Nov 25, 2017  ::  7 Kislev 5778
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Our Prayers

For over 5,000 years Jews have prayed to God with one voice. Any Jew can walk into any Synagogue in the world and feel comfortable with familiar prayers. Our Temple is no exception. Our children are educated so that they may appreciate our common dedication to prayer. Click on the links below to see the prayers in Hebrew, transliterated and translated. You will learn about the history of the liturgy and be able to listen to many of them.



Candle Blessing T'filah-Avot
Kiddush Torah Blessings
Barchu Haftarah Blessing
Shema V'havtah
Mi Chamocha I Am Your God
Haskiveinu Mourner's Kaddish
G'vurot Oseh Shalom
Kidusha Shehecheyanu
Shalom Tallit Blessing
Bnai Mitzvah Prayers.html Erev Shabbat Prayers.html
Intro page.html Shabbat Morning Prayers.html
intro page  






T'Filah-Avot

The Tefilah which means "the prayer" is a central prayer in the service where the one praying communicates directly with God. The blessings are quite ancient going back to the days of the second Temple. The following prayers are included in the Tefilah:

Adonai Sefatai is a prayer that our Tefilah might be sincere.

Avot v'Imahot is not a direct petition for blessings but a reminder to God and ourselves of the blessings and good deeds of our ancestors, with the implied hope that Adonai will continue to bless and shield each generation.

Gevurot roughly translated, means "mighty deeds". This calls God a source of blessing, supporter of the fallen, author of freedom, and our hope in death as in life. In the context of many persecutions and disasters, this prayer has no doubt provided comfort through every Jewish generation.

Shalom Rav, Yihiu L'Ratzon and Oseh Shalom are invitations to draw inward, to pray individually for lasting peace and pray that we may perform good deeds that contribute to that peace. Yihiu L'Ratzon and Oseh Shalom combined are a prayer written by Mar ben Rabina in the fourth century C. E., and are sometimes referred to as Mar's Prayer.

Click Here to listen to the Avot




The Kiddush


The Kiddush was probably said in Jewish homes before it was brought to the synagogue. In the days of the Babylonian exile, travelers were often housed in the synagogue and all who attended the service shared the wine, which was a luxury. In modern times when people work outside of their homes for very long days, those who are unable to make a Sabbath meal before services have an opportunity to sanctify the Sabbath in community.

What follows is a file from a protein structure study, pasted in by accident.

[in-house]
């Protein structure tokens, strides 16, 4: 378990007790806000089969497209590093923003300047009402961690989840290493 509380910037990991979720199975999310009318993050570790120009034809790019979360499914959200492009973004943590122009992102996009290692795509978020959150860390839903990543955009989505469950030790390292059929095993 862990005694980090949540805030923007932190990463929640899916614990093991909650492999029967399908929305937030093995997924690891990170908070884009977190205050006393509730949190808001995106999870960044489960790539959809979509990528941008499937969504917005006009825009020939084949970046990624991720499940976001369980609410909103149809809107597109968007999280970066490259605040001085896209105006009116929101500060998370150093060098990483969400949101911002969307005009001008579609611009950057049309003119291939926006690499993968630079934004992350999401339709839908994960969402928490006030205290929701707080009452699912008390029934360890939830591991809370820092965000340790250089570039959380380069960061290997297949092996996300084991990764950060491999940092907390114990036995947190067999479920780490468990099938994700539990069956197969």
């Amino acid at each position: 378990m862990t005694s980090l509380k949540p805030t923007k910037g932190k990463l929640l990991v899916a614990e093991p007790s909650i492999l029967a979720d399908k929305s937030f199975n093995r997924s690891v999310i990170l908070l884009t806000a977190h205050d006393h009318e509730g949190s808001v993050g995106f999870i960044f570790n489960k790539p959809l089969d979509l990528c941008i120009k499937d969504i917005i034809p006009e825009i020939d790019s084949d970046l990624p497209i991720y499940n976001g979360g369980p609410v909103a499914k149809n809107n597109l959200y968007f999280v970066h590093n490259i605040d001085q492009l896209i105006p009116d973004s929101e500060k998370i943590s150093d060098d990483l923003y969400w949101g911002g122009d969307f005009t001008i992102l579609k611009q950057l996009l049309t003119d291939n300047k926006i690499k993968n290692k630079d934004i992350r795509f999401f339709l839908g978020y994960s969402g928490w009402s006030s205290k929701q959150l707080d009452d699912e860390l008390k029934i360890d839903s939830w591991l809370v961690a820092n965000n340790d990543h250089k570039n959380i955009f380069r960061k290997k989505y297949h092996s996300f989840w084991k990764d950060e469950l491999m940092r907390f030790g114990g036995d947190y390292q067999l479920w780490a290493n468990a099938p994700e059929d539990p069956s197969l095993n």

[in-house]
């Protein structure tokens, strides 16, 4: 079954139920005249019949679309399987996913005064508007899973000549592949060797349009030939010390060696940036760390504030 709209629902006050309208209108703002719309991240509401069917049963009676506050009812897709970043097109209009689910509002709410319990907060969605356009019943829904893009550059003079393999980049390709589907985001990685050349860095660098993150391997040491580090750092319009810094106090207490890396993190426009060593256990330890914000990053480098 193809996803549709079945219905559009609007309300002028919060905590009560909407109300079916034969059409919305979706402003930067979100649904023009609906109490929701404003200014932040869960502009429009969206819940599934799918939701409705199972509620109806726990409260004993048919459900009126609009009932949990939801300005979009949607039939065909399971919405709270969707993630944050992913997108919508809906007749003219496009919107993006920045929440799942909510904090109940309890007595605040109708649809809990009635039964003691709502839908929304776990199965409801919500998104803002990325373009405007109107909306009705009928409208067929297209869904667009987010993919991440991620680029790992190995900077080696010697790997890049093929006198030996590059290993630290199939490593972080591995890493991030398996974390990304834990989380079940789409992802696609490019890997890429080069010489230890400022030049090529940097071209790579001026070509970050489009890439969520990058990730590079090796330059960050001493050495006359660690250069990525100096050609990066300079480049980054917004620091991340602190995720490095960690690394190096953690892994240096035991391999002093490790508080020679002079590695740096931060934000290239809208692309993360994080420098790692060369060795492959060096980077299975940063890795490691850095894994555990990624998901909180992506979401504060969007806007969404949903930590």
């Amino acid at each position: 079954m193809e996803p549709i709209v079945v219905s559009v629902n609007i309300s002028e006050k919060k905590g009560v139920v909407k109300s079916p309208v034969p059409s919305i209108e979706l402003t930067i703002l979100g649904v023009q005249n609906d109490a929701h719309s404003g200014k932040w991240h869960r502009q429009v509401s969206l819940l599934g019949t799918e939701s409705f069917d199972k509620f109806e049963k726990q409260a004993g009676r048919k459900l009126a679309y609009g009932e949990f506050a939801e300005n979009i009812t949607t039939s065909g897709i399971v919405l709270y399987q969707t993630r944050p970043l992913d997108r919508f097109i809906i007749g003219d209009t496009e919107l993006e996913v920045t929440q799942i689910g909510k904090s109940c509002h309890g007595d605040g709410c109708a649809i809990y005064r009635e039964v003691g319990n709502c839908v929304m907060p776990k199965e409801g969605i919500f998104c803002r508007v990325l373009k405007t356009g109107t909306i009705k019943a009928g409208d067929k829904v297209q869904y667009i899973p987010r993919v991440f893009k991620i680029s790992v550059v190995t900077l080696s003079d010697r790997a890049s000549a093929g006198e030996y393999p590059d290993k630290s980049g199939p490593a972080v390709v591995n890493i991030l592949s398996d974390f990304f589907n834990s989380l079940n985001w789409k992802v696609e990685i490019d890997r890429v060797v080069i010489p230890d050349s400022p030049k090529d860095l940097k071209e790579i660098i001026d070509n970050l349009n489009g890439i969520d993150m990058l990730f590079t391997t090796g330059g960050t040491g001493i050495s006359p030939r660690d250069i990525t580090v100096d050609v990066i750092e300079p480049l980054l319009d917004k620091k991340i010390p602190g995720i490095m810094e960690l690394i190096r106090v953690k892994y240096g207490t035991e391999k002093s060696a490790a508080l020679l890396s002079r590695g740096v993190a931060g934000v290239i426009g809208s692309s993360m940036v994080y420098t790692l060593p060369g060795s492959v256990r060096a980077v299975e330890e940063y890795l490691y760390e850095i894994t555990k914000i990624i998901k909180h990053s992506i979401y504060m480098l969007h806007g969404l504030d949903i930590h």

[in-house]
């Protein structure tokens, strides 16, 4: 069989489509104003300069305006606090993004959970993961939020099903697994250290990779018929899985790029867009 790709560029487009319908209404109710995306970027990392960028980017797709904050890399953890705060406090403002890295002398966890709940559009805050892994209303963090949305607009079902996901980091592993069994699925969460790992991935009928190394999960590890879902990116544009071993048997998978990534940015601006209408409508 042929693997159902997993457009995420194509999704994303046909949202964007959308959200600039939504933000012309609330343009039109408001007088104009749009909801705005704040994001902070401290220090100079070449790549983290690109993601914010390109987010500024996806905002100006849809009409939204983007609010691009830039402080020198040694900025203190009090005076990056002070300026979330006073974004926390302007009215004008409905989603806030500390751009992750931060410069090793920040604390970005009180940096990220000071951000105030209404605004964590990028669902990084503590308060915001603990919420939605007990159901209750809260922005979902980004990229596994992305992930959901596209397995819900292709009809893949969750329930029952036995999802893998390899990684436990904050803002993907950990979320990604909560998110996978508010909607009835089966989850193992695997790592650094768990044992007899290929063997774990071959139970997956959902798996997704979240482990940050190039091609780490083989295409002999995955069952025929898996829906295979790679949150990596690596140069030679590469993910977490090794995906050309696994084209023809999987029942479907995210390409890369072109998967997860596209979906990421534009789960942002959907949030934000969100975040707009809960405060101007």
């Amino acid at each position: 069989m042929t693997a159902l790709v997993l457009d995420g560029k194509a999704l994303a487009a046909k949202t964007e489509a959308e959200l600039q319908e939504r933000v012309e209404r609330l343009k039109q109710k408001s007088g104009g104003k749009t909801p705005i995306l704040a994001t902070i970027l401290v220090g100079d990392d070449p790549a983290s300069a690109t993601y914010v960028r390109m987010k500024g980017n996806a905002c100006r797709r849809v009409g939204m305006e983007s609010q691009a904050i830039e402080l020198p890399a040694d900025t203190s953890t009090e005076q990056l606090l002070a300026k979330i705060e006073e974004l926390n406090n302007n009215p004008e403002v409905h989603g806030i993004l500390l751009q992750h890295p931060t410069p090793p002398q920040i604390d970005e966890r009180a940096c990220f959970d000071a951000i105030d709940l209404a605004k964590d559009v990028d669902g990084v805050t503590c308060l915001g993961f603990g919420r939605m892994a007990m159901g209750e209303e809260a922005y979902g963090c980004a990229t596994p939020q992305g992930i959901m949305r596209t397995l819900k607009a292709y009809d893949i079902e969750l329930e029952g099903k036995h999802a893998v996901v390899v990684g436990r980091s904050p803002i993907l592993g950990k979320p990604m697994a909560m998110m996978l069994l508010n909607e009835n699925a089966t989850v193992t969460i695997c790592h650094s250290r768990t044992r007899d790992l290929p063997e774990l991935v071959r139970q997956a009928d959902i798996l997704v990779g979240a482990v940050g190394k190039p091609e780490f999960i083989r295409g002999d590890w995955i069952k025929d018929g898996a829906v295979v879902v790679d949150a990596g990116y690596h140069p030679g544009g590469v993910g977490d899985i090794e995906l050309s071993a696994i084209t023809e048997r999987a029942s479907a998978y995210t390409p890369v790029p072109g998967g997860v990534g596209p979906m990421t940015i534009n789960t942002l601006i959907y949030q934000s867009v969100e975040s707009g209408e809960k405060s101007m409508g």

Click Here to listen to the Kiddush




Blessing Before Reading Torah

Torah blessings are expressions of gratitude to God for giving us the Torah. The Torah reading is always preceded and concluded with these blessings, often chanted by a congregant who has a special event in their lives.

Blessing After Reading Torah

Click Here to listen to the Blessings.




The Barchu

The Barchu is a call to prayer that affirms God's oneness and readies us for the Sh'ma, which is the core of the service. The Rabbis of the Talmud teach that "the one who prays with the congregation will have their prayer answered." Tradition says that a minimum of 10 must gather to pray. We bow and bend our knees when we respond Baruch ata Adonai, a gesture that indicates respect for our sovereign deity.

Click Here to listen to the Barchu




Haftarah Blessings

Click Here to listen to the Blessings.




The Shema

The Sh'ma is Judaism's most fundamental declaration of God's sovereignty from Deuteronomy 6:4. Hear O Israel: Adonai is our God, Adonai is One. We often say this prayer with our eyes covered or closed in order to block distractions and center ourselves. It is prayed standing as a sign of respect. The second declaration, Blessed is the glorious Name! Your majesty is forever! is a later insertion by the Rabbis of the Talmud in order to emphasize the prayer's power.

Click Here to listen to the Shema




The Veahavta

V'ahavta is a continuation of the Torah reading following the Sh'ma, from the sixth chapter of Deuteronomy, and is chanted in a Torah trope cantillation.

Click Here and Here to Listen to the Veahavta




The Michamocha

Mi Chamocha is sometimes called Miriam's Song or the Song of the Sea. It is a celebration of the crossing of the Red Sea and resonates through all generations as a celebration of God's care and redemptive power in our individual and collective lives.

Here to listen to the Micamocha




I Am Your God

 



The Haskiveinu




Mourner's Kaddish

The Kaddish is a prayer that praises God and expresses a yearning for the establishment of God's kingdom on earth. The emotional reactions inspired by the Kaddish come from the circumstances in which it is said: it is recited at funerals and by mourners.

The word Kaddish means sanctification, and the prayer is a sanctification of God's name. Kaddish is only said with a minyan (prayer quorum of ten men), following a psalm or prayer that has been said in the presence of a minyan, since the essence of the Kaddish is public sanctification. The one who says Kaddish always stands. Since the Holocaust, the Reform Jewish custom has been for the entire congregation to rise for the recitation of the Kaddish.